By Sarah Gubbins
Chicago Dramatists/About Face Theatre
Directed by Joanie Schultz
Set design by Chelsea Warren
Costume design by Izumi Inaba
Sound design by Miles Polaski
There are a few things to celebrate.
The least of which is not the well-deserved success of Festen at Steep Theatre. “Festen” means celebration…but this party gets a little…um…uncomfortable?…when certain things are revealed about the man being celebrated. Steep Theatre pursued this script for a long time before they landed it, and it was delightful to work with their talented ensemble, as well as to team up with director Jonathan Berry and set designer Dan Stratton again after the much-lauded Suicide, Inc. last year.
And for something completely different, I am looking forward to teaming up again with Lookingglass’s David Kersnar on two projects next season: first up is Goodnight Moon. A musical based on the book we all know and love from childhood, it will come to life at Victory Gardens with a production by Chicago Children’s Theatre.
Then in early 2012 Lookingglass and David Kersnar are back at the Chicago Symphony with a special co-production. Into the Big Green Meadow was a blast last year, so I am excited to be invited to play again.
Also in 2012 I’ll be back at Lifeline with the same wonderful team from Wuthering Heights and Mariette in Ecstasy, adapter Christina Calvit and director Elise Kauzlaric for Pride and Prejudice. Can’t wait!
By David Eldridge, based on the film and play by Thomas Vinterberg, Mogens Rukov and Bo hr. Hansen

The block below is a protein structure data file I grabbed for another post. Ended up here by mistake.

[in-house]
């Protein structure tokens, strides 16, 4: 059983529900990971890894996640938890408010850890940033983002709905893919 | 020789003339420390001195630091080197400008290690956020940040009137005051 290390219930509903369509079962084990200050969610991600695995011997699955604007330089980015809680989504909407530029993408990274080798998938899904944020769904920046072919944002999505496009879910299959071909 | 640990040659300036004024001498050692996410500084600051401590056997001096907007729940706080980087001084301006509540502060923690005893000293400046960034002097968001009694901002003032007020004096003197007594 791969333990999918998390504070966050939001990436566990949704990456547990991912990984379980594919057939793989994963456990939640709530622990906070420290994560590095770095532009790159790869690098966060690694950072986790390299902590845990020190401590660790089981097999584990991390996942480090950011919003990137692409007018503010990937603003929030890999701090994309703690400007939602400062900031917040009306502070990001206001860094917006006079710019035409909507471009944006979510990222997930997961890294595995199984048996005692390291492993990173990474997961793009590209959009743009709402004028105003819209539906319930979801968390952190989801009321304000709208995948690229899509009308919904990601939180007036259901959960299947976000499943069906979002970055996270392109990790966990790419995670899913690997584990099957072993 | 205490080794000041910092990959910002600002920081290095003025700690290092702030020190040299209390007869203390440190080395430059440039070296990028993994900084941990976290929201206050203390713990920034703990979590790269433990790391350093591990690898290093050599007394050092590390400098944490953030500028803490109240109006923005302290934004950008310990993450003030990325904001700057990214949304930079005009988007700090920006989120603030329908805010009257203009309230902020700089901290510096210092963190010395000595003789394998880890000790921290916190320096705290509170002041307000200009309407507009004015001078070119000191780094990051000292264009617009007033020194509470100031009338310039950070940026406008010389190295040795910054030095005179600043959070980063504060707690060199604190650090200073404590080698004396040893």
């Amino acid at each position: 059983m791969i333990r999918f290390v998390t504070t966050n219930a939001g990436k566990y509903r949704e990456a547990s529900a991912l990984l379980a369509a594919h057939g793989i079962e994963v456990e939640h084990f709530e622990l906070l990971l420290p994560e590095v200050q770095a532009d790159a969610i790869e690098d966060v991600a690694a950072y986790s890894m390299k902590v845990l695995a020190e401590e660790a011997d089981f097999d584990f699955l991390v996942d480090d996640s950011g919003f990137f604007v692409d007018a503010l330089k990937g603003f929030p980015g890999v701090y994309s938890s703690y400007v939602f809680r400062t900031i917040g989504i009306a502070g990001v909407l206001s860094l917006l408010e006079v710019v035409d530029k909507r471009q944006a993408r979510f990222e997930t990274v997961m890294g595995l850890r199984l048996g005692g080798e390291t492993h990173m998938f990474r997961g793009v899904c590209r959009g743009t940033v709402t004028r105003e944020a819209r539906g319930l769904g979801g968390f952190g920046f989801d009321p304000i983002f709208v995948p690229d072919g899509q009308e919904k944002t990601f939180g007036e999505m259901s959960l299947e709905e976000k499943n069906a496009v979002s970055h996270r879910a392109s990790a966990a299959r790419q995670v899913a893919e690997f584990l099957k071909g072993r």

Directed by Jonathan Berry
Set design by Dan Stratton
Costume design by Janice Pytel
Sound design by Christopher Kriz
Research and renderings
Festen began its life as a story captured on film by artists using the “Dogme 95″ outline for film-making, which emphasizes naturalism and eschews any special effects of lighting or elaborate camera set-up. When playwright David Eldridge adapted the story for the London stage, he channeled that school of thought into an emphasis on gaining a gritty, uncensored look at the relationships of these twisted family characters.
In Jonathan Berry’s Steep Theatre production, the goal of the design was to ground the family in a world that feels rich, but dark; and allows scenes to move fluidly from one cold hotel room to another, before settling around the large celebration table where the secrets, lies, and accusations that mar the patriarch’s birthday take place. In lighting, that meant supporting the deliberate, spare set with a cool-to-cold color palette, sharp lines of light for figures to pass into and out of rooms, and careful use of high contrasts between highlight and shadow. Christian’s struggle with the truth is underscored by visions of his dead sister, supported with light by a mysteriously warm and shadowy look that obscures the face of his young niece and drives him deeper into confusion. Once all is laid bare, and all of his siblings are forced into a confrontation with their father, an awkward breakfast under a soft, less shadowy light suggests that from the ugly truth might arise new life.
It is a busy January.
The New Electric Ballroom opens at A Red Orchid Theatre on Tuesday, January 25th. My grad school chum (and revered Chicago director) Robin Witt directs Irish playwright Enda Walsh’s weirdo play about…well, its about loneliness and love and the safeties and dangers of locking oneself away from the outside world. Its dark and disturbing and funny. AROT Artistic director Kirsten Fitzgerald and founding ensemble member Guy Van Swearingen appear with Kate Buddeke and Laurie Larson and, man, do these kids know how to tell a story. Jessica Keuhnau designed the set, Izumi Inaba designed the costumes, and AROT ensemble member Joseph Fosco designed the sound.